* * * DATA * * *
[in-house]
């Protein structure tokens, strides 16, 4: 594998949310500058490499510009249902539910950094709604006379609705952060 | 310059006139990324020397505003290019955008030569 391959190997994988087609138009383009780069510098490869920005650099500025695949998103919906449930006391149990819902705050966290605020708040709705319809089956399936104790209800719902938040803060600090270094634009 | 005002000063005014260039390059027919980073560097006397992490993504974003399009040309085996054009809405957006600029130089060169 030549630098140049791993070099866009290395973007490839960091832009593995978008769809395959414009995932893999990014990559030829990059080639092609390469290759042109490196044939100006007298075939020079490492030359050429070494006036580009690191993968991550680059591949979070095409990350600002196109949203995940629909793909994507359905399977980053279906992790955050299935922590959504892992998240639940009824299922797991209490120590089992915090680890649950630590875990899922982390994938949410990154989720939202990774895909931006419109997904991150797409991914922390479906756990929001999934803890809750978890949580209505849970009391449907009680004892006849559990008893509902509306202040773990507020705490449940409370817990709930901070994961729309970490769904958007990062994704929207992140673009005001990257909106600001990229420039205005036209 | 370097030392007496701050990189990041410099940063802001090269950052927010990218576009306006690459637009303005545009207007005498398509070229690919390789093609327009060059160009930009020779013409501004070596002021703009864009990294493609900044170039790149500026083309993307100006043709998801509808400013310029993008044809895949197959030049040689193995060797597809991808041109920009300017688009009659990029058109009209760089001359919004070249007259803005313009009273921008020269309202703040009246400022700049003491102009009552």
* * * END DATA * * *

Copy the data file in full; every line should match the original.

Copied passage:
[in-house]
């Protein structure tokens, strides 16, 4: 594998949310500058490499510009249902539910950094709604006379609705952060 | 310059006139990324020397505003290019955008030569 391959190997994988087609138009383009780069510098490869920005650099500025695949998103919906449930006391149990819902705050966290605020708040709705319809089956399936104790209800719902938040803060600090270094634009 | 005002000063005014260039390059027919980073560097006397992490993504974003399009040309085996054009809405957006600029130089060169 030549630098140049791993070099866009290395973007490839960091832009593995978008769809395959414009995932893999990014990559030829990059080639092609390469290759042109490196044939100006007298075939020079490492030359050429070494006036580009690191993968991550680059591949979070095409990350600002196109949203995940629909793909994507359905399977980053279906992790955050299935922590959504892992998240639940009824299922797991209490120590089992915090680890649950630590875990899922982390994938949410990154989720939202990774895909931006419109997904991150797409991914922390479906756990929001999934803890809750978890949580209505849970009391449907009680004892006849559990008893509902509306202040773990507020705490449940409370817990709930901070994961729309970490769904958007990062994704929207992140673009005001990257909106600001990229420039205005036209 | 370097030392007496701050990189990041410099940063802001090269950052927010990218576009306006690459637009303005545009207007005498398509070229690919390789093609327009060059160009930009020779013409501004070596002021703009864009990294493609900044170039790149500026083309993307100006043709998801509808400013310029993008044809895949197959030049040689193995060797597809991808041109920009300017688009009659990029058109009209760089001359919004070249007259803005313009009273921008020269309202703040009246400022700049003491102009009552």